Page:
Six hundred U.S. troops are headed for Poland and the three Baltic countries for live-ammunition infantry exercises with armed forces from the four former Soviet-bloc nations.

Adm. John Kirby, the Pentagon’s press secretary, said Tuesday that the dispatch of troops from U.S. bases in Italy and Germany for military maneuvers near Russia’s western border is in response to its aggression in Ukraine. “If there’s a message to Moscow, it is the exact same message [as delivered before], that we take our obligations very, very seriously,” Kirby told reporters at the Pentagon.

The U.S. troops will be in Poland, Latvia, Estonia and Lithuania by Monday and more U.S. forces could be sent to other NATO nations, Kirby said.

“These exercises were conceived and added to the [regular] exercise regime as a result of what’s going on in Ukraine,” Kirby said.

He said the first 600 troops, which will be drawn from the 173rd Infantry Brigade Combat Team (Airborne) headquartered in Italy, will conduct monthlong exercises with about 150 airborne ­soldiers assigned to each of the four countries. That first group will be replaced in a month by a similar-sized contingent divided among the four nations, with subsequent rotations planned each month for the rest of the year.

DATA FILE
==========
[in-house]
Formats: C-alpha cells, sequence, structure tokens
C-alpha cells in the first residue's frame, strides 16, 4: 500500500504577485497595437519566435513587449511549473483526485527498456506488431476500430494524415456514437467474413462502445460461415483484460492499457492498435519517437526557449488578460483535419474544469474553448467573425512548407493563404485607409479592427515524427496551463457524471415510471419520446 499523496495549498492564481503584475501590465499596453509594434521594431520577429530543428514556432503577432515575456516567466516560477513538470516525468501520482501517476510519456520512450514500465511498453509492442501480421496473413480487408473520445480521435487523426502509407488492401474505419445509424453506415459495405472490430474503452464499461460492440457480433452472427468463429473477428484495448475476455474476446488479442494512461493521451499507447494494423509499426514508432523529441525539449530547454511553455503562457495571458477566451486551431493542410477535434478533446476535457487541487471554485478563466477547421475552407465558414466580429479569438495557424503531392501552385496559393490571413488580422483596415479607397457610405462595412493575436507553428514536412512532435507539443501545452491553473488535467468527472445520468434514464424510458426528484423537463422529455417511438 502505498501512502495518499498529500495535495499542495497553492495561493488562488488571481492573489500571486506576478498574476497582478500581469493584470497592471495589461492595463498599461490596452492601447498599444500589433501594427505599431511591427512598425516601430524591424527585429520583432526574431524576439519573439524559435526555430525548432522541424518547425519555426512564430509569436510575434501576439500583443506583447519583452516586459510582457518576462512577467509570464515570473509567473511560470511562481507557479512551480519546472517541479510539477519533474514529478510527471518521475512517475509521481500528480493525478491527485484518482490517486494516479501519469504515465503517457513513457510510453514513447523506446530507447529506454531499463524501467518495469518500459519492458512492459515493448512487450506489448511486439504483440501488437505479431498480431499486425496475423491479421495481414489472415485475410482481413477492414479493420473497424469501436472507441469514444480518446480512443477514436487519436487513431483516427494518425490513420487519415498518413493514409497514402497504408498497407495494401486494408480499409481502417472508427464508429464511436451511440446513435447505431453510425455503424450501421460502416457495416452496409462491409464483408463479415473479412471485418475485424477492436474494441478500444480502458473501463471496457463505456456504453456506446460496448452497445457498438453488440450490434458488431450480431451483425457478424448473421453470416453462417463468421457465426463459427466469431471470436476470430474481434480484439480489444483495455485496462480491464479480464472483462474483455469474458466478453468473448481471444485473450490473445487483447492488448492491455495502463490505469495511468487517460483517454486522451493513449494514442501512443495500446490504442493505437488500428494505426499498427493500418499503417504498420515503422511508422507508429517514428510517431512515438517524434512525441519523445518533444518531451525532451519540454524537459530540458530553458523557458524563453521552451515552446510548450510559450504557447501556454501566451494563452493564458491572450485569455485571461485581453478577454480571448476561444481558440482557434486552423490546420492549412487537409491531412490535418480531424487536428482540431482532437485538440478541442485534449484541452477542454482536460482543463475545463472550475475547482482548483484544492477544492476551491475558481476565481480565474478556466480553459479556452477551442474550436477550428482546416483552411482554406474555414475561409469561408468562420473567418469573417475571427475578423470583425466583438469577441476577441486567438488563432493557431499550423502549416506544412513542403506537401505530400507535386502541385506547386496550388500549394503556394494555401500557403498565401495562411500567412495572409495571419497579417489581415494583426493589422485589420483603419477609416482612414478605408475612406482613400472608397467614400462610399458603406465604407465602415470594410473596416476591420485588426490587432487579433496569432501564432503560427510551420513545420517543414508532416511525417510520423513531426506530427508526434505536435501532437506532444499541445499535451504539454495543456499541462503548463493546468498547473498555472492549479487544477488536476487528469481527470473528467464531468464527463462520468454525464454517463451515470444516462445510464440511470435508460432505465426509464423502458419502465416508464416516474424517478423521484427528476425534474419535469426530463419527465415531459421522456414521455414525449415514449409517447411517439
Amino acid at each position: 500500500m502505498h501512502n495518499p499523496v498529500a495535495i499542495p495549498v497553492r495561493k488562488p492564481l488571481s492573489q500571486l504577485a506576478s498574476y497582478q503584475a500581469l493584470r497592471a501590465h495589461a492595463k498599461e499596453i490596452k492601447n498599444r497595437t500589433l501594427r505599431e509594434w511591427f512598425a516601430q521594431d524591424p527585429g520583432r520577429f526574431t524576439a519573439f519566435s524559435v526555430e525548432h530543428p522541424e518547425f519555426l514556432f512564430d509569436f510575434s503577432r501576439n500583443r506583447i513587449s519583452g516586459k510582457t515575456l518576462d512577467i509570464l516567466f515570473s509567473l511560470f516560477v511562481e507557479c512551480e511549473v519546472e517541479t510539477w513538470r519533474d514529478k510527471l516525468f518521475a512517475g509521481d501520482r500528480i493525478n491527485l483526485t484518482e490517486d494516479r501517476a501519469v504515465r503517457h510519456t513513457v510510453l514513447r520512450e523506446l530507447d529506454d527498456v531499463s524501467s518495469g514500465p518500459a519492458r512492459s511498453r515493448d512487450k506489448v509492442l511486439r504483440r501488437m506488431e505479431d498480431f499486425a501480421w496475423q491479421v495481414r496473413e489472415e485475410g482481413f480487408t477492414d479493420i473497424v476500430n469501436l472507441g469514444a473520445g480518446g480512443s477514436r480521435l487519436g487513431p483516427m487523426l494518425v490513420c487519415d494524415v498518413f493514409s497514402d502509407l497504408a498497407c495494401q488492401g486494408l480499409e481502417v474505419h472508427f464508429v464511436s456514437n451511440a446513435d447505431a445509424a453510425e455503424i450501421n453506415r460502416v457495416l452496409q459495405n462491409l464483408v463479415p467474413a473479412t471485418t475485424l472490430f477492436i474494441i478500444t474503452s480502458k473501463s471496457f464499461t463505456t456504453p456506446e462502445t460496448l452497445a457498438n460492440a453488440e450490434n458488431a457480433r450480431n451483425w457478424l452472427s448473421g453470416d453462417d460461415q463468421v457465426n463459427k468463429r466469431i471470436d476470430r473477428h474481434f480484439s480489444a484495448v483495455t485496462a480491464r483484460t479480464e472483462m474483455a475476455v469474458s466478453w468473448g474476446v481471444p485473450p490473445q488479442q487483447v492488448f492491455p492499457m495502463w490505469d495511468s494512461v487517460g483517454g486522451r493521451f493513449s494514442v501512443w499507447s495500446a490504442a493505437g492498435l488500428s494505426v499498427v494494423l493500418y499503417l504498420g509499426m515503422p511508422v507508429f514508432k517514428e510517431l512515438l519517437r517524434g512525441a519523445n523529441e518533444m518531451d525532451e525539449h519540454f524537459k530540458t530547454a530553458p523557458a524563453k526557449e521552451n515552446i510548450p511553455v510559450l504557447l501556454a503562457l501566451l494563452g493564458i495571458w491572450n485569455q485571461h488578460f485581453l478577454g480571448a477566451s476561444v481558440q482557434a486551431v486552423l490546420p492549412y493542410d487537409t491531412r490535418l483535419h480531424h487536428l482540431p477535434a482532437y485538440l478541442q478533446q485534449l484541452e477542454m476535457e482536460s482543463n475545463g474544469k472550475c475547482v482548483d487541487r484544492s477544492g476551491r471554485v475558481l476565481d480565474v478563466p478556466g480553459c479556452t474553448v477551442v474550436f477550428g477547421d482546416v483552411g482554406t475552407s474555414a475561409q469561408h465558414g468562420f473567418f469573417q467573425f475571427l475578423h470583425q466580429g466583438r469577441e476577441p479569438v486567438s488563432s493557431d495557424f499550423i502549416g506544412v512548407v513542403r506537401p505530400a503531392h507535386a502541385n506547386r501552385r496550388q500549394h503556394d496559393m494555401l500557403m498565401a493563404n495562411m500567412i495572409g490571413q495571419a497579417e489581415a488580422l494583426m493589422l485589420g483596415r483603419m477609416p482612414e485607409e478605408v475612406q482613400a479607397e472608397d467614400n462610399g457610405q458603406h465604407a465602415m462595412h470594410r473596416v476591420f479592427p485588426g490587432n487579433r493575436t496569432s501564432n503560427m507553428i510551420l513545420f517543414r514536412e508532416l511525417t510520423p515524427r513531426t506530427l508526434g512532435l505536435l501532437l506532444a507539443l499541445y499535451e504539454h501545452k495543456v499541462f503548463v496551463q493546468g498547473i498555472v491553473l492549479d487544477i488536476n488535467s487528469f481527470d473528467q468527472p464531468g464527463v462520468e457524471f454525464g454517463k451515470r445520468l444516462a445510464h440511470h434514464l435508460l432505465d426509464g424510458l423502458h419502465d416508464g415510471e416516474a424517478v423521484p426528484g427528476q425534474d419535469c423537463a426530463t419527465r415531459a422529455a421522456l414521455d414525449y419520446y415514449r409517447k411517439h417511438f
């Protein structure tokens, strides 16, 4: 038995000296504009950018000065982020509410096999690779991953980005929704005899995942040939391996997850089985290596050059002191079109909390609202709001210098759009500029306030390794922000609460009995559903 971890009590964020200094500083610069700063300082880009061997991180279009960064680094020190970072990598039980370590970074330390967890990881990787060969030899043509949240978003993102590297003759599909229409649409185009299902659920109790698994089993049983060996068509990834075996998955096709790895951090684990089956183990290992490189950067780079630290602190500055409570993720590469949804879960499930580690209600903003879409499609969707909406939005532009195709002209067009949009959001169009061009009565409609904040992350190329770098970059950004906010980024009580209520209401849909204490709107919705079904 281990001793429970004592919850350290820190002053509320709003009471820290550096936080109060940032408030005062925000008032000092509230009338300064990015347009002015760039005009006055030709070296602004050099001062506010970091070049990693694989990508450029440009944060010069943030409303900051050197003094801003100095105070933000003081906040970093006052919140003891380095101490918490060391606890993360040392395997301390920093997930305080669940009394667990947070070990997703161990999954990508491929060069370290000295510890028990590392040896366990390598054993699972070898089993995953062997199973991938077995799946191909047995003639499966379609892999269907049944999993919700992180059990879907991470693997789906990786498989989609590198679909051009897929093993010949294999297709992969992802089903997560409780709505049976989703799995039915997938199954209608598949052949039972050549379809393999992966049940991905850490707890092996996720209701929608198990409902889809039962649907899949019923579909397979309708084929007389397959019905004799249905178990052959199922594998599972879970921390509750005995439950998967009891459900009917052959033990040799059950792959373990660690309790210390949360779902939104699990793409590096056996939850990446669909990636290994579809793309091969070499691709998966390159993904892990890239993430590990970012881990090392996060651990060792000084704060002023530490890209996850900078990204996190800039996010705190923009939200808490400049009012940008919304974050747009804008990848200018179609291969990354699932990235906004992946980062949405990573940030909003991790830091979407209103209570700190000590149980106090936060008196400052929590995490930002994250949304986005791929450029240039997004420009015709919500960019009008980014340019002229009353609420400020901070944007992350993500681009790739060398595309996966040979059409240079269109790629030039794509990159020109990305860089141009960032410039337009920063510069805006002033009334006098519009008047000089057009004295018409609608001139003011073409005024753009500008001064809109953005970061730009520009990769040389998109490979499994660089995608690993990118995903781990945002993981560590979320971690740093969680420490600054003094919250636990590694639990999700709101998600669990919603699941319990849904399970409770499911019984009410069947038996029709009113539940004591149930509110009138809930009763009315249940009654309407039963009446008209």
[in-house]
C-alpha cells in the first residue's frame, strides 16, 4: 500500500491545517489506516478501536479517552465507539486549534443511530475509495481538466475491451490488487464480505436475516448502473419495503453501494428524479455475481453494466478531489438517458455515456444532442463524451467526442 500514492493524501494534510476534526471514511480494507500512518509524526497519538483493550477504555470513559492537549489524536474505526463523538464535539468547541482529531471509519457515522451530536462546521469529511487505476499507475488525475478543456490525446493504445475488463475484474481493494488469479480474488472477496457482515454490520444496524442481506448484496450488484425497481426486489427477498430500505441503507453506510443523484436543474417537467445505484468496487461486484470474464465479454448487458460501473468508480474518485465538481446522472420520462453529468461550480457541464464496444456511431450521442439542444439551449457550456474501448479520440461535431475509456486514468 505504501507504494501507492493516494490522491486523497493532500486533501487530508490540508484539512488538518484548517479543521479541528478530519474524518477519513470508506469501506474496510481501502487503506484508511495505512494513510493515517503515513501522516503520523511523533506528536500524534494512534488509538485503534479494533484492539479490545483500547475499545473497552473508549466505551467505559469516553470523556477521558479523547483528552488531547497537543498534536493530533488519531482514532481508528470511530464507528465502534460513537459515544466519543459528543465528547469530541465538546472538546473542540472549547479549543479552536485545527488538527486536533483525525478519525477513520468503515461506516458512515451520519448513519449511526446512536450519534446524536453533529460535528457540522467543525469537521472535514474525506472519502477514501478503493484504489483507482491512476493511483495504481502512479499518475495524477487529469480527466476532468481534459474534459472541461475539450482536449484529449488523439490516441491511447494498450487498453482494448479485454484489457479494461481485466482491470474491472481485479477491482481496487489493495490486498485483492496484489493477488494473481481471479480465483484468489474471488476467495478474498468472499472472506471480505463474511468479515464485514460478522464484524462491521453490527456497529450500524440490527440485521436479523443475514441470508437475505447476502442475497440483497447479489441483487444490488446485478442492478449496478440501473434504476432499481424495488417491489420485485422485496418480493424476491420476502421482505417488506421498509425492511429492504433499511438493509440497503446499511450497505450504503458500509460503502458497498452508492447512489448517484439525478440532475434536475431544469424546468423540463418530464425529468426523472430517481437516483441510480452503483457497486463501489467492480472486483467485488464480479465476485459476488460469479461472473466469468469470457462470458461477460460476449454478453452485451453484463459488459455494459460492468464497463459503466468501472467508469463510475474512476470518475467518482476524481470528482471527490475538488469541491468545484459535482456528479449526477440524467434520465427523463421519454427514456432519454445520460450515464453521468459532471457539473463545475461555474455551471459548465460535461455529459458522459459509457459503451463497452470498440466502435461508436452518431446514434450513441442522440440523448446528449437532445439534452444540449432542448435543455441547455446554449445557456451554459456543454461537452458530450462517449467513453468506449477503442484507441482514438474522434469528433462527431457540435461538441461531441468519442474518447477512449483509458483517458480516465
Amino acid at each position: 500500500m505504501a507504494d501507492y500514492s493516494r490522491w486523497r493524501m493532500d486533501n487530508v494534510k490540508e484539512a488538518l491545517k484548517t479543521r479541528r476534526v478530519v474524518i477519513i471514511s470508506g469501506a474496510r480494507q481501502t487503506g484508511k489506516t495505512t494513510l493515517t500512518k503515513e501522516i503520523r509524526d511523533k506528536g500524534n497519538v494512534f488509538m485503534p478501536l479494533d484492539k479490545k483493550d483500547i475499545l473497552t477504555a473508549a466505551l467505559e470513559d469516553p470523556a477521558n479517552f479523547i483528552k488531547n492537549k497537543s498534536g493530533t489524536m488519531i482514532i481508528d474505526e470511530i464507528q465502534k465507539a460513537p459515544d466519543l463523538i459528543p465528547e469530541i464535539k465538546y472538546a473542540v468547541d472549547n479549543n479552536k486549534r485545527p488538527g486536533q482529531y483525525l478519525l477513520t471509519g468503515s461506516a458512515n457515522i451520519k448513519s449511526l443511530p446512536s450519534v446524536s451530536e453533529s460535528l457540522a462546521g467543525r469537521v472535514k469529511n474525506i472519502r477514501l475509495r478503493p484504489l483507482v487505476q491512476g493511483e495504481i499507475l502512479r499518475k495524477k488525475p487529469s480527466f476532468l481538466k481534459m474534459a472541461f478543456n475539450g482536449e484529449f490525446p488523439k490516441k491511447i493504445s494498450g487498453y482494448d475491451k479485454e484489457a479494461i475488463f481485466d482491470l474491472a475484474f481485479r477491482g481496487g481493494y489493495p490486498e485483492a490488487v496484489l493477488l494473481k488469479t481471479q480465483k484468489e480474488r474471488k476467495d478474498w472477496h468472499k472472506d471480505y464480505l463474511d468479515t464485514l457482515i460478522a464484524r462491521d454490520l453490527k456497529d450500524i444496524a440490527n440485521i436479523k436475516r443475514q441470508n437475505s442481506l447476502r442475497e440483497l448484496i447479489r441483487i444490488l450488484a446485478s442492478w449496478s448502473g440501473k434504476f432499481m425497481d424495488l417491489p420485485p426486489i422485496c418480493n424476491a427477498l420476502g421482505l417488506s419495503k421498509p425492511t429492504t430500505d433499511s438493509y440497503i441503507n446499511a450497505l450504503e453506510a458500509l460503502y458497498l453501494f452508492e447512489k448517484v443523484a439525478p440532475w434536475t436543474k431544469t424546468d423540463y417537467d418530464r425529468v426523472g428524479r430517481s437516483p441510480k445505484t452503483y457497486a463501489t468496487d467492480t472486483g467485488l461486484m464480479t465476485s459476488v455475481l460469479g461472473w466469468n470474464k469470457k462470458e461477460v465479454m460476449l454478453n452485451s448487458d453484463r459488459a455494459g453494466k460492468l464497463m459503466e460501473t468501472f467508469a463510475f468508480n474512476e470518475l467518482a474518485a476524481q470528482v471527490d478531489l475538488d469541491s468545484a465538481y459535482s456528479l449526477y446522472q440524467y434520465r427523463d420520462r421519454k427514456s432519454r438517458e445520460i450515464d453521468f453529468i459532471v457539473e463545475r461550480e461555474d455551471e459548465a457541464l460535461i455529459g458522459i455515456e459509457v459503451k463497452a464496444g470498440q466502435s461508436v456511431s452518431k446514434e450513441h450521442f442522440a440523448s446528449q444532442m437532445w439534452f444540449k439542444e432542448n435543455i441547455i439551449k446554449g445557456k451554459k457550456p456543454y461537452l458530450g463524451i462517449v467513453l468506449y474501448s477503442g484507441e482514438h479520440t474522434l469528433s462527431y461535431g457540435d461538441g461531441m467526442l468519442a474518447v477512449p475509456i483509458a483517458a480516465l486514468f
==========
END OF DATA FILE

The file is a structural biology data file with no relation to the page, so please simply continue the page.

“What we’re after here is a persistent presence — a persistent rotational presence in these exercises,” Kirby said.

Russian troops began seizing control of Crimea, a peninsula in southeastern Ukraine with a Russian naval port, early last month. Russia claims to have annexed Crimea, which has a majority ethnic-Russian population, as a result of a March 16 referendum. The United States, along with many other governments and the United Nations, has not recognized the results of the referendum.

The United States last month stepped up its participation in NATO air patrols over the Baltics and in NATO training of Polish military pilots. But Kirby said the new troop movements are U.S.-bilateral exercises beyond the auspices of the transatlantic military alliance.

Meanwhile, Vice President Joe Biden on Tuesday met with Ukrainian Prime Minister Arseniy Yatsenyuk and Ukrainian legislators during a visit to the former Soviet republic. “The road ahead is difficult,” Biden said at a news conference with Yatsenyuk in the Ukrainian capital of Kiev. “But you will not walk this road alone. We will walk it with you.”

Biden called on Russia to pull back thousands of troops massed on the Ukrainian border.